Washington, DC - President Trump at the National Thanksgiving Turkey Pardoning Ceremony:
THE PRESIDENT: Well, thank you very much. Please. And I just want to congratulate everybody. The Dow Jones Industrial Average just broke, for the first time in history, 30,000. It’s now — (applause) — that’s good. That’s great for jobs, and it’s good for everything. And this is the ninth time that we set a record during the course of 2020, and it’s the 48th time that we’ve set the record during the Trump administration. And there’s never been anything like that. So I just want to congratulate everybody that worked so hard: the White House, but maybe most importantly, the people of our country. It’s a tremendous achievement.
The First Lady and I are thrilled to welcome you all to the beautiful Rose Garden where the First Lady actually worked very hard on renovating it. It was 61 years — it was in rough shape. Very big job, actually, when you go to the wires underground. People have no idea how complex it is, but you’ve done a fantastic job. Thank you very much. (Applause.)
And we’re also very happy to have with us my daughter, Ivanka, and Jared and Theodore, Arabella, and Joseph. Thank you very much for coming. (Applause.) They like the turkey. Thank you very much.
On behalf of the entire Trump family, I want to wish every American a healthy and very happy Thanksgiving. We’re here today to continue a beloved annual tradition: the official presidential pardon of a very, very fortunate turkey, because Thanksgiving is a special day for turkeys — I guess, probably for the most part, not a very good one when you think about it. The first turkey to dodge the White House dinner table received unofficial clemency when President Abraham Lincoln’s son, Tad, begged his father to spare his new friend.
For the past 73 years, the National Turkey Federation has presented the National Thanksgiving Turkey to the President. Starting under President George H.W. Bush, these birds have received a formal pardon every single year.
Today, it is my honor to present to you this year’s lucky bird, Corn, and, just in case we needed him, Cob. Corn and Cob. That’s not too hard to remember, is it?
These two magnificent gobblers were selected from the official presidential flock of 30 turkeys, some real beauties. They were raised by the Chairman of the National Turkey Federation himself, Ron Kardel. Ron — thank you very much, Ron. Please, stand up. Great job. (Applause.) Ron, thank you for being here, and your family — beautiful family. Thank you very much for being here. Appreciate it.
Like so many presidential flocks, this one started in the great state of Iowa in what can only been described as an act of blatant pandering. And, by the way, I love the state of Iowa.
These two turkeys sought to win the support of Iowans across the state by naming themselves Corn and Cob. After today’s ceremony, these birds will retire under the care of skilled veterinarians at Iowa State University, a tremendous university in Ames.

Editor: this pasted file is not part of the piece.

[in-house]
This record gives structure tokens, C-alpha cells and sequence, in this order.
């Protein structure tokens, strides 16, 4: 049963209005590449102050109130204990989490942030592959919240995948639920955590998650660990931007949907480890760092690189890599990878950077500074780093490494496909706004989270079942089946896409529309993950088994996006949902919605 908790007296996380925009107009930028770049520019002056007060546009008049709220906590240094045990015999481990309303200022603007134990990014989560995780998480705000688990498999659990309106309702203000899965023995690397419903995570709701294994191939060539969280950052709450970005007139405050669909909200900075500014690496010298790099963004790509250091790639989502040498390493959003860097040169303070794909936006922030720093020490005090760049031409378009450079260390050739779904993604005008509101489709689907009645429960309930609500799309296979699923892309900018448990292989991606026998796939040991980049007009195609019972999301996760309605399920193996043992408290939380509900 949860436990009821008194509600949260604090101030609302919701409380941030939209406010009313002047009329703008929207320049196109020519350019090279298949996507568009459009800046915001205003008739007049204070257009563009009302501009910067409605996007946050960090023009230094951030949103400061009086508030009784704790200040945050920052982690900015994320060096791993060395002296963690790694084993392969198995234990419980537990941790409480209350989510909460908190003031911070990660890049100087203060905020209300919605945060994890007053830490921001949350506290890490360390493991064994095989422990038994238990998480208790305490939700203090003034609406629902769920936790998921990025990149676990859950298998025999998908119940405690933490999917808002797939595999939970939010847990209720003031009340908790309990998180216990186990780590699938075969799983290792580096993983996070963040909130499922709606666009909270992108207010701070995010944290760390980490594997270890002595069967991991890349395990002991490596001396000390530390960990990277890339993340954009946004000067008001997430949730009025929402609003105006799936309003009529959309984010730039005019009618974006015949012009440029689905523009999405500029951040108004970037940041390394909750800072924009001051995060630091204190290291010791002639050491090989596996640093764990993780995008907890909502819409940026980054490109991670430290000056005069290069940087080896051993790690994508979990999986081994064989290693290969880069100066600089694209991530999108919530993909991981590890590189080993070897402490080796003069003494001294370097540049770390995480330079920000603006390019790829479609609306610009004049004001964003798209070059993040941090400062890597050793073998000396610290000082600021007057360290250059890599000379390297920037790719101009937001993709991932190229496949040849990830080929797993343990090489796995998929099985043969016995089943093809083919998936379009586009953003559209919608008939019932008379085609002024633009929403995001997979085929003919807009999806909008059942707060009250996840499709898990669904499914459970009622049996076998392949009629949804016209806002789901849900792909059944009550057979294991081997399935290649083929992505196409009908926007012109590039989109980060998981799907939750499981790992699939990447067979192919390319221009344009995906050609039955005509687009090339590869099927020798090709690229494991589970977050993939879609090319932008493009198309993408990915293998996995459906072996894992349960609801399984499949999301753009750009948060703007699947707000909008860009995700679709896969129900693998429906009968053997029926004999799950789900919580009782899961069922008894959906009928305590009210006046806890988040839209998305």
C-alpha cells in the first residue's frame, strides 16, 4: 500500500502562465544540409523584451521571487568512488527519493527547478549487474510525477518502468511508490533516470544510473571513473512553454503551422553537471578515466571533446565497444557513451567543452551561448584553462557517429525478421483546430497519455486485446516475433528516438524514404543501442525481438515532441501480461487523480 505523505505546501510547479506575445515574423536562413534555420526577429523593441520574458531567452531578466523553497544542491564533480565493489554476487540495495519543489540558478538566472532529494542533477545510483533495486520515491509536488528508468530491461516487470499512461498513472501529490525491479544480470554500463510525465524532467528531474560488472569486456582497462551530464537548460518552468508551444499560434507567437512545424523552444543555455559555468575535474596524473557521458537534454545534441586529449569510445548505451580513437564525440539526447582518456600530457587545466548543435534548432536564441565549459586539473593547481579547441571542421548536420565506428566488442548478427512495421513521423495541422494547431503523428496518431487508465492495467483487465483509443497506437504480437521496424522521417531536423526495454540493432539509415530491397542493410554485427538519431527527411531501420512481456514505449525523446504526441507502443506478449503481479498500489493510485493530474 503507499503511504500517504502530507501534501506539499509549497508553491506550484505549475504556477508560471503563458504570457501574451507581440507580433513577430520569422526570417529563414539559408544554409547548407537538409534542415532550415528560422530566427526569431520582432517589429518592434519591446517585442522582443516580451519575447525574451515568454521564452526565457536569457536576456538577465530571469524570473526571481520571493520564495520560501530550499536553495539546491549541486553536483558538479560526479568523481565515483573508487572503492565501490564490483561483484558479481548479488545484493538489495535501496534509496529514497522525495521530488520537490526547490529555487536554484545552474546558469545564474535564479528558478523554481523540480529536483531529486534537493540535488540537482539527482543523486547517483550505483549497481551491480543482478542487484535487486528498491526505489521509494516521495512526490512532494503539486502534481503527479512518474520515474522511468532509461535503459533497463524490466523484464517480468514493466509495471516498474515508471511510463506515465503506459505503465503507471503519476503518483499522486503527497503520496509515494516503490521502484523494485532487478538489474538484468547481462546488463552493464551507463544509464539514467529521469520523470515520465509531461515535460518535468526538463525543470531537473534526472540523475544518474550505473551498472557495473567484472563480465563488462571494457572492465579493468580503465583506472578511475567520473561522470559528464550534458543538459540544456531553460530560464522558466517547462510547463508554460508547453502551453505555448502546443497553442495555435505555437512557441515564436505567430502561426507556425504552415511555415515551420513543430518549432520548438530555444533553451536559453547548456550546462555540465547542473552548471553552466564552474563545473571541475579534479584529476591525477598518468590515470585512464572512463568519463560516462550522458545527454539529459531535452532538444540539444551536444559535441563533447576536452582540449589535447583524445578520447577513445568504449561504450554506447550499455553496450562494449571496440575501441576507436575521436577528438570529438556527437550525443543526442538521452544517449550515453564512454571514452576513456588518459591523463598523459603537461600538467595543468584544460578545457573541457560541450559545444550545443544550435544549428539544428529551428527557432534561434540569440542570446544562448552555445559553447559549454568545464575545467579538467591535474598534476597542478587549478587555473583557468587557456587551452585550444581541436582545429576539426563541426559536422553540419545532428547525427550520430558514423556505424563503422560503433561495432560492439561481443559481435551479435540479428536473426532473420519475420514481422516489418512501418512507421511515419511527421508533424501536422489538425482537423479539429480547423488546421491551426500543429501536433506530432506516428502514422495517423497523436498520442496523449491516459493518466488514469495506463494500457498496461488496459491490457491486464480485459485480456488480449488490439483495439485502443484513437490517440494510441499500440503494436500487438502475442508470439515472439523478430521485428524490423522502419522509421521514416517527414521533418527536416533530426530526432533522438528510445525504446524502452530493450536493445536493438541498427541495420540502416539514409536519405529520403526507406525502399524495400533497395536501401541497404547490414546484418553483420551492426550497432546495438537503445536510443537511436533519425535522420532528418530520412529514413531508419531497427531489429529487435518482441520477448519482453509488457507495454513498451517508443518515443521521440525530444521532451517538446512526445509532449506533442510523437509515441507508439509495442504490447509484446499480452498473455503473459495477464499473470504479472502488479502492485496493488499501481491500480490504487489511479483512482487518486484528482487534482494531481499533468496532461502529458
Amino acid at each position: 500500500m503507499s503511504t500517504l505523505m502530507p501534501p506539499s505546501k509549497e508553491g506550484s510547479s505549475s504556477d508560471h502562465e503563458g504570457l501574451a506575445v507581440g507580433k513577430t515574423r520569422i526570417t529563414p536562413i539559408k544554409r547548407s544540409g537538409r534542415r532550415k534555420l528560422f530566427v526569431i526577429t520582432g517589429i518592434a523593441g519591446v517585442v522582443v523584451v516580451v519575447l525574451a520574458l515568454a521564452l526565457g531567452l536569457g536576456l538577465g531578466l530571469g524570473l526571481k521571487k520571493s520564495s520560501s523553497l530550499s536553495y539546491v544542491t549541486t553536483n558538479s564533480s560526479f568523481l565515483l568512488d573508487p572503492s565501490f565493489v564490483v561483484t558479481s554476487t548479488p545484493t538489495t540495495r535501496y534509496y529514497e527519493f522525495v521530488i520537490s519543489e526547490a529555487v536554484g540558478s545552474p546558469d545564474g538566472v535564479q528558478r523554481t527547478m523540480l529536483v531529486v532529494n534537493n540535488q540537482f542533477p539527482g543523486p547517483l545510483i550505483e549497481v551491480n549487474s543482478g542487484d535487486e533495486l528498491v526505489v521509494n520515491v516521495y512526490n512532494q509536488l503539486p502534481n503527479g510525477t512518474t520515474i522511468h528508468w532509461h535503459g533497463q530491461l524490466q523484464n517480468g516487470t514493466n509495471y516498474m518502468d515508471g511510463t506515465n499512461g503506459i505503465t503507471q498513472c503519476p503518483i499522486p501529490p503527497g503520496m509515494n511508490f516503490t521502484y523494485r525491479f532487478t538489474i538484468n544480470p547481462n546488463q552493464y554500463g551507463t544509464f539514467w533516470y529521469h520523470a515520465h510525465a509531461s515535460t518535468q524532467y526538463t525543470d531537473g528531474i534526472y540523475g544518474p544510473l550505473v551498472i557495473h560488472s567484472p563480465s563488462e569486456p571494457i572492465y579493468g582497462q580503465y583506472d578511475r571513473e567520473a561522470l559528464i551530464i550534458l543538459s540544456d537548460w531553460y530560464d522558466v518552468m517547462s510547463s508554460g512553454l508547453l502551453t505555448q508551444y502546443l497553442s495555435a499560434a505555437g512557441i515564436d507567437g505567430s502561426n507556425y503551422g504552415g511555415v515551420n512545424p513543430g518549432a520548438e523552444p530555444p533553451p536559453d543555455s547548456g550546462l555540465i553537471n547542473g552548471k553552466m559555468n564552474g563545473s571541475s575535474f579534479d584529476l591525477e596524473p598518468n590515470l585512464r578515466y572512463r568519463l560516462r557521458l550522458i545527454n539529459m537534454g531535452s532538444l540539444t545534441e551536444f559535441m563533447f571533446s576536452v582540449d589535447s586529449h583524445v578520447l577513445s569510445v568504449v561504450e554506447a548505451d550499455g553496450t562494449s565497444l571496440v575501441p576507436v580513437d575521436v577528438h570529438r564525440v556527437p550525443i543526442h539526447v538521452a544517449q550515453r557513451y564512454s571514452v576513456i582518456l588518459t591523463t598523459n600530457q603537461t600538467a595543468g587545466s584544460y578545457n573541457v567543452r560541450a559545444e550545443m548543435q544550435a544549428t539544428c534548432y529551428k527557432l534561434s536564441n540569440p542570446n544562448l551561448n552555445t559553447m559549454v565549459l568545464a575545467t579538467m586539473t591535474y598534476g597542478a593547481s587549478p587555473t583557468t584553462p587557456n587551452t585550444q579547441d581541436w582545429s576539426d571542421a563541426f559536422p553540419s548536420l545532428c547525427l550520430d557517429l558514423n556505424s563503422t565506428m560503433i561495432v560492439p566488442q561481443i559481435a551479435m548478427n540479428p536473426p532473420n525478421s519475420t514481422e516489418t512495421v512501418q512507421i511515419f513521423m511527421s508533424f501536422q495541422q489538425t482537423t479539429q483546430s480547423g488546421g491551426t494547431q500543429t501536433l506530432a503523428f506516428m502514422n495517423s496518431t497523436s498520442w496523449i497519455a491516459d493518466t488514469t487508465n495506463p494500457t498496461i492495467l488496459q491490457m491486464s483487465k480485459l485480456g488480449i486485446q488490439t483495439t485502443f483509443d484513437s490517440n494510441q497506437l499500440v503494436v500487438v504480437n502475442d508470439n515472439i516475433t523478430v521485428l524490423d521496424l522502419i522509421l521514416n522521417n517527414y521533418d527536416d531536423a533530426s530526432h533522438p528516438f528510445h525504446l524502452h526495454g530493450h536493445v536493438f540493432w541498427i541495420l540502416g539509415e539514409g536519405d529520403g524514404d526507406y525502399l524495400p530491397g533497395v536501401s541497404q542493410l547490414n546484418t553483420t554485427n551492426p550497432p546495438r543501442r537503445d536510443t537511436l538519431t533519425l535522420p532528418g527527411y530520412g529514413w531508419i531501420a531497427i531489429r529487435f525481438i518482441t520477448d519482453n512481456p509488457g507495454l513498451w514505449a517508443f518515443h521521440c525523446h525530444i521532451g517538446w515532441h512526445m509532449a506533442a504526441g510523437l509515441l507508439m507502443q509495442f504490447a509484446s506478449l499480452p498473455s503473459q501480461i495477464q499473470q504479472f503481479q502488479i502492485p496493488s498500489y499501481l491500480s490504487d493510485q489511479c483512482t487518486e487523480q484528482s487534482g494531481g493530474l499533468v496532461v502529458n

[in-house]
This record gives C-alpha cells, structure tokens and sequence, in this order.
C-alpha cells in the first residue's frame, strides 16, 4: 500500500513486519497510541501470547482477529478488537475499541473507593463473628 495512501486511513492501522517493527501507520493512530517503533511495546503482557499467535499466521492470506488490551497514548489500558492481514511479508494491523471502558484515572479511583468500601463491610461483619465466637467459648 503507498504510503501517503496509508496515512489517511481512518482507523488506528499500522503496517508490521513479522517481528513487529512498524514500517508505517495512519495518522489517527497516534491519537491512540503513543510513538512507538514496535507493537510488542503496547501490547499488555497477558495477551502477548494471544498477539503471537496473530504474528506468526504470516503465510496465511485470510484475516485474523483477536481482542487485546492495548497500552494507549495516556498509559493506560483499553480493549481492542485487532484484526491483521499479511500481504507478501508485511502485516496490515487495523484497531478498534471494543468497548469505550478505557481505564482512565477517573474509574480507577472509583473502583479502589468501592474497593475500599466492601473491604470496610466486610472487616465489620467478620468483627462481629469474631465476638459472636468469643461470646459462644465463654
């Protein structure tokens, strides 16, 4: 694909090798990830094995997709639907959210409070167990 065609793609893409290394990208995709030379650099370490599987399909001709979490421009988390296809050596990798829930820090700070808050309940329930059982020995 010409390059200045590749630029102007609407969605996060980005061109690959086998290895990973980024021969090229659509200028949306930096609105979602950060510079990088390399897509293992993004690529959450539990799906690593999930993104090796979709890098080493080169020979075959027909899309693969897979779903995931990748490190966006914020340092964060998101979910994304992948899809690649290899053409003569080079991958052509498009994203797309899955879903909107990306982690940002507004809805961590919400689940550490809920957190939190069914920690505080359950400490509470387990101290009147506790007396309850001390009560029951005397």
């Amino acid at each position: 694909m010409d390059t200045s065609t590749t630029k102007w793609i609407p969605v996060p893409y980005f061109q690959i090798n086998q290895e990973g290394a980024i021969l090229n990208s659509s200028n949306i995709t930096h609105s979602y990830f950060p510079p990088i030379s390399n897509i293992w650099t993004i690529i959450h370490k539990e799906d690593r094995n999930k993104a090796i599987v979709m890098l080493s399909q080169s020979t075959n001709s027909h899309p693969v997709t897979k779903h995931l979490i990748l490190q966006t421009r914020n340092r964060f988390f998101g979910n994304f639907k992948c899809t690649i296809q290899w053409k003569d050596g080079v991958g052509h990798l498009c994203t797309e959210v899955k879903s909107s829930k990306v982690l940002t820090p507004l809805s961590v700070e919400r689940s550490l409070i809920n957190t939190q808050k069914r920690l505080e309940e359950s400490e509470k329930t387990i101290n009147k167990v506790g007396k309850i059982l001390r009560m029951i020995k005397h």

Once there, people of all ages will be able to visit them and learn about poultry science, veterinary medicine, and the noble American tradition of farming. We love our farmers, I’ll tell you. (Applause.) And we hope and we know that’s going to happen — that Corn and Cob have a very long, happy, and memorable life.
This year, our nation commemorates the 400th anniversary of the pilgrims landing on Plymouth Rock. After arriving in the New World, the brave men and women of the Mayflower endured a bitter and dangerous winter — very, very dangerous winter. Many were sick, most were starving, and all were praying for a miracle. Thankfully, God heard their prayers.
From our earliest days, America has always been a story of perseverance and triumph, determination and strength, loyalty and faith. This week, in a time that is very unusual but in so many ways, very, very good — what we’ve endured and been able to endure, with the vaccines now coming out one after another. It’s an incredible thing that happened. One of the greatest medical achievements that this planet has ever seen.
But it’s time to remember that we live in a great, great country — the greatest of them all. And there’s nothing even close, as far as I’m concerned.
Every American can be united in thanksgiving to God for the incredible gifts he has bestowed upon us: the blessings of family, community, and this exceptional, beautiful, and great country. It’s greater than ever before.
During this Thanksgiving, we extend our eternal gratitude to the doctors, nurses, healthcare workers, and scientists who have waged the battle against the China virus, and we give thanks for the vaccines and therapies that will soon end the pandemic. It’s just — just such a tremendous feeling to know that they’re coming, and they’ll be coming probably starting next week, or shortly thereafter.
We send our love to every member of the armed forces and the law enforcement heroes risking their lives to keep America safe, to keep America great, and, as I say, “America first.” Shouldn’t go away from that: America first. (Applause.)
We give thanks to the priceless freedoms that we’ve inherited, and we ask God to watch over and protect our nation and its people during this incredible holiday and in all of the years to come. We ask that of God.
Once again, Melania and I wish to thank everybody for your incredible courtesies and also wish you a Happy Thanksgiving.
And now it’s time for the moment of our guests of honor. They’ve been waiting, and, in this case, he’s been waiting for this. And bring them out. Look at that beautiful, beautiful bird. Oh, so lucky. That is a lucky bird.
Corn, I hereby grant you a full pardon. Thank you, Corn. What a bird. (Applause.) Thank you.
MR. KARDEL: (Inaudible.)
THE PRESIDENT: Iowa farm. I knew I liked you. (Laughter.) That’s great. Beautiful.
Happy Thanksgiving to everybody. Thank you very much. (Applause.) Thank you, everybody. Have a good one.